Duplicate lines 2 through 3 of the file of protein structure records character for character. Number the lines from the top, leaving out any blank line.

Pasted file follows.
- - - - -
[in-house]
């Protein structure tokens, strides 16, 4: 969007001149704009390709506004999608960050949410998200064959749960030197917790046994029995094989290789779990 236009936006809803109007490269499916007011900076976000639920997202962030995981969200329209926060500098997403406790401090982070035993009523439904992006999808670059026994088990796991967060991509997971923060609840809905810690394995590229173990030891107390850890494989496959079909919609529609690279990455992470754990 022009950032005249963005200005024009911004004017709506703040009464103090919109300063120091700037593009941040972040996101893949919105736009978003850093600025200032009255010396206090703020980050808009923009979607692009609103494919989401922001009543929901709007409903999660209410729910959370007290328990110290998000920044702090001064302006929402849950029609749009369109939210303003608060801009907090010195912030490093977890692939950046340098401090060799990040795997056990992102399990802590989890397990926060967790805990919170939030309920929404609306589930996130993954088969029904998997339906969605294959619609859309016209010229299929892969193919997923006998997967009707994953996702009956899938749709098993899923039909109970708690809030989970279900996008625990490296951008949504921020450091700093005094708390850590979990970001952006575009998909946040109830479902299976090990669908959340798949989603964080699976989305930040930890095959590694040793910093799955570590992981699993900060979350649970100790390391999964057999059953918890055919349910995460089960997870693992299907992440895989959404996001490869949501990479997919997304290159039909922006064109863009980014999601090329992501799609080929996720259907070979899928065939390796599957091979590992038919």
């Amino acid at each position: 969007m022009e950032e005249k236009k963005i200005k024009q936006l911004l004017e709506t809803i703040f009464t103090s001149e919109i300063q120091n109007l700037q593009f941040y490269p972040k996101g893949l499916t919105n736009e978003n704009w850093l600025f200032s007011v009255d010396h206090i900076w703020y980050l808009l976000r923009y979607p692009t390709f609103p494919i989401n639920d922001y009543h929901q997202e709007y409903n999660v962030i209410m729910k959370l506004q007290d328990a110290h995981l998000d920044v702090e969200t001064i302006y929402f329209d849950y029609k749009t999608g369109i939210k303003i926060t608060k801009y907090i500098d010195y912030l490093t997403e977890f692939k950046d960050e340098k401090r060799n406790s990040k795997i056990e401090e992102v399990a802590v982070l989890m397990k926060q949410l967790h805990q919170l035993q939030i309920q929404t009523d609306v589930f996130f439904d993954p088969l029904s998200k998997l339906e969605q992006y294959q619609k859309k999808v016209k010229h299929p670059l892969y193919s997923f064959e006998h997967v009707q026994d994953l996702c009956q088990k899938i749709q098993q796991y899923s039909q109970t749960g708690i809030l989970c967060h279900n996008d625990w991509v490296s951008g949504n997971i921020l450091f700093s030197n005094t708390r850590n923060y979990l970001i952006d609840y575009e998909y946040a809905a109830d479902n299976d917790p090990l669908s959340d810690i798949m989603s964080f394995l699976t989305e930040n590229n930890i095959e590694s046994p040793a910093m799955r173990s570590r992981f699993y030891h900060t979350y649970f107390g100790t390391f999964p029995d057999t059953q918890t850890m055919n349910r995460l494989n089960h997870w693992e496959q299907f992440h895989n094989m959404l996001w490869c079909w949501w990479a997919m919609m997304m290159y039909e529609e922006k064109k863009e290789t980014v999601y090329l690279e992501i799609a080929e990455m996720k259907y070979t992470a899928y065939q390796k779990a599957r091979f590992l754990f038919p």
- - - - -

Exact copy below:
């Protein structure tokens, strides 16, 4: 969007001149704009390709506004999608960050949410998200064959749960030197917790046994029995094989290789779990 236009936006809803109007490269499916007011900076976000639920997202962030995981969200329209926060500098997403406790401090982070035993009523439904992006999808670059026994088990796991967060991509997971923060609840809905810690394995590229173990030891107390850890494989496959079909919609529609690279990455992470754990 022009950032005249963005200005024009911004004017709506703040009464103090919109300063120091700037593009941040972040996101893949919105736009978003850093600025200032009255010396206090703020980050808009923009979607692009609103494919989401922001009543929901709007409903999660209410729910959370007290328990110290998000920044702090001064302006929402849950029609749009369109939210303003608060801009907090010195912030490093977890692939950046340098401090060799990040795997056990992102399990802590989890397990926060967790805990919170939030309920929404609306589930996130993954088969029904998997339906969605294959619609859309016209010229299929892969193919997923006998997967009707994953996702009956899938749709098993899923039909109970708690809030989970279900996008625990490296951008949504921020450091700093005094708390850590979990970001952006575009998909946040109830479902299976090990669908959340798949989603964080699976989305930040930890095959590694040793910093799955570590992981699993900060979350649970100790390391999964057999059953918890055919349910995460089960997870693992299907992440895989959404996001490869949501990479997919997304290159039909922006064109863009980014999601090329992501799609080929996720259907070979899928065939390796599957091979590992038919």
């Amino acid at each position: 969007m022009e950032e005249k236009k963005i200005k024009q936006l911004l004017e709506t809803i703040f009464t103090s001149e919109i300063q120091n109007l700037q593009f941040y490269p972040k996101g893949l499916t919105n736009e978003n704009w850093l600025f200032s007011v009255d010396h206090i900076w703020y980050l808009l976000r923009y979607p692009t390709f609103p494919i989401n639920d922001y009543h929901q997202e709007y409903n999660v962030i209410m729910k959370l506004q007290d328990a110290h995981l998000d920044v702090e969200t001064i302006y929402f329209d849950y029609k749009t999608g369109i939210k303003i926060t608060k801009y907090i500098d010195y912030l490093t997403e977890f692939k950046d960050e340098k401090r060799n406790s990040k795997i056990e401090e992102v399990a802590v982070l989890m397990k926060q949410l967790h805990q919170l035993q939030i309920q929404t009523d609306v589930f996130f439904d993954p088969l029904s998200k998997l339906e969605q992006y294959q619609k859309k999808v016209k010229h299929p670059l892969y193919s997923f064959e006998h997967v009707q026994d994953l996702c009956q088990k899938i749709q098993q796991y899923s039909q109970t749960g708690i809030l989970c967060h279900n996008d625990w991509v490296s951008g949504n997971i921020l450091f700093s030197n005094t708390r850590n923060y979990l970001i952006d609840y575009e998909y946040a809905a109830d479902n299976d917790p090990l669908s959340d810690i798949m989603s964080f394995l699976t989305e930040n590229n930890i095959e590694s046994p040793a910093m799955r173990s570590r992981f699993y030891h900060t979350y649970f107390g100790t390391f999964p029995d057999t059953q918890t850890m055919n349910r995460l494989n089960h997870w693992e496959q299907f992440h895989n094989m959404l996001w490869c079909w949501w990479a997919m919609m997304m290159y039909e529609e922006k064109k863009e290789t980014v999601y090329l690279e992501i799609a080929e990455m996720k259907y070979t992470a899928y065939q390796k779990a599957r091979f590992l754990f038919p």